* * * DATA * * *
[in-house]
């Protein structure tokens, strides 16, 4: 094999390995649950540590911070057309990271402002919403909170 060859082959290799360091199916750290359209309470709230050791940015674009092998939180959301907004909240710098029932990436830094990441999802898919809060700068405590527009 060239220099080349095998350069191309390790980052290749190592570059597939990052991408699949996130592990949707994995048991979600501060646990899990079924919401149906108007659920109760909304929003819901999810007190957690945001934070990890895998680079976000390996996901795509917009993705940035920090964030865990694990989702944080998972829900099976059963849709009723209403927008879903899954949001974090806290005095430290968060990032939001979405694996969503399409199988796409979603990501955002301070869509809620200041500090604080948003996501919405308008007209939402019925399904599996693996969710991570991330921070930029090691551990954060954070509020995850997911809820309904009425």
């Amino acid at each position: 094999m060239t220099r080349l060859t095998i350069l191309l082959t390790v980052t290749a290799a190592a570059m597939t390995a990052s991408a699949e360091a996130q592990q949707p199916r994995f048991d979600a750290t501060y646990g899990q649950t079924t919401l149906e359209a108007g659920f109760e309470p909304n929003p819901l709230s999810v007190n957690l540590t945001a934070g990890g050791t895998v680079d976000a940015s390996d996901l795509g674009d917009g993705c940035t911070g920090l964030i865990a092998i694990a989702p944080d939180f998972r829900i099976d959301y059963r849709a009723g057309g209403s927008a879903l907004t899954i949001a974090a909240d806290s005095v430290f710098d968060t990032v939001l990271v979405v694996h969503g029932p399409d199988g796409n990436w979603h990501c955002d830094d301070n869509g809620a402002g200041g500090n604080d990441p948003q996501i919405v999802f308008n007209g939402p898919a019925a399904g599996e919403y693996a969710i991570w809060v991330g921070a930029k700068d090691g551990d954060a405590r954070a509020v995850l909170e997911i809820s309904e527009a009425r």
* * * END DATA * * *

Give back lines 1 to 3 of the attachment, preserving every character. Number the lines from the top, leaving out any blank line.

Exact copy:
[in-house]
């Protein structure tokens, strides 16, 4: 094999390995649950540590911070057309990271402002919403909170 060859082959290799360091199916750290359209309470709230050791940015674009092998939180959301907004909240710098029932990436830094990441999802898919809060700068405590527009 060239220099080349095998350069191309390790980052290749190592570059597939990052991408699949996130592990949707994995048991979600501060646990899990079924919401149906108007659920109760909304929003819901999810007190957690945001934070990890895998680079976000390996996901795509917009993705940035920090964030865990694990989702944080998972829900099976059963849709009723209403927008879903899954949001974090806290005095430290968060990032939001979405694996969503399409199988796409979603990501955002301070869509809620200041500090604080948003996501919405308008007209939402019925399904599996693996969710991570991330921070930029090691551990954060954070509020995850997911809820309904009425």
């Amino acid at each position: 094999m060239t220099r080349l060859t095998i350069l191309l082959t390790v980052t290749a290799a190592a570059m597939t390995a990052s991408a699949e360091a996130q592990q949707p199916r994995f048991d979600a750290t501060y646990g899990q649950t079924t919401l149906e359209a108007g659920f109760e309470p909304n929003p819901l709230s999810v007190n957690l540590t945001a934070g990890g050791t895998v680079d976000a940015s390996d996901l795509g674009d917009g993705c940035t911070g920090l964030i865990a092998i694990a989702p944080d939180f998972r829900i099976d959301y059963r849709a009723g057309g209403s927008a879903l907004t899954i949001a974090a909240d806290s005095v430290f710098d968060t990032v939001l990271v979405v694996h969503g029932p399409d199988g796409n990436w979603h990501c955002d830094d301070n869509g809620a402002g200041g500090n604080d990441p948003q996501i919405v999802f308008n007209g939402p898919a019925a399904g599996e919403y693996a969710i991570w809060v991330g921070a930029k700068d090691g551990d954060a405590r954070a509020v995850l909170e997911i809820s309904e527009a009425r």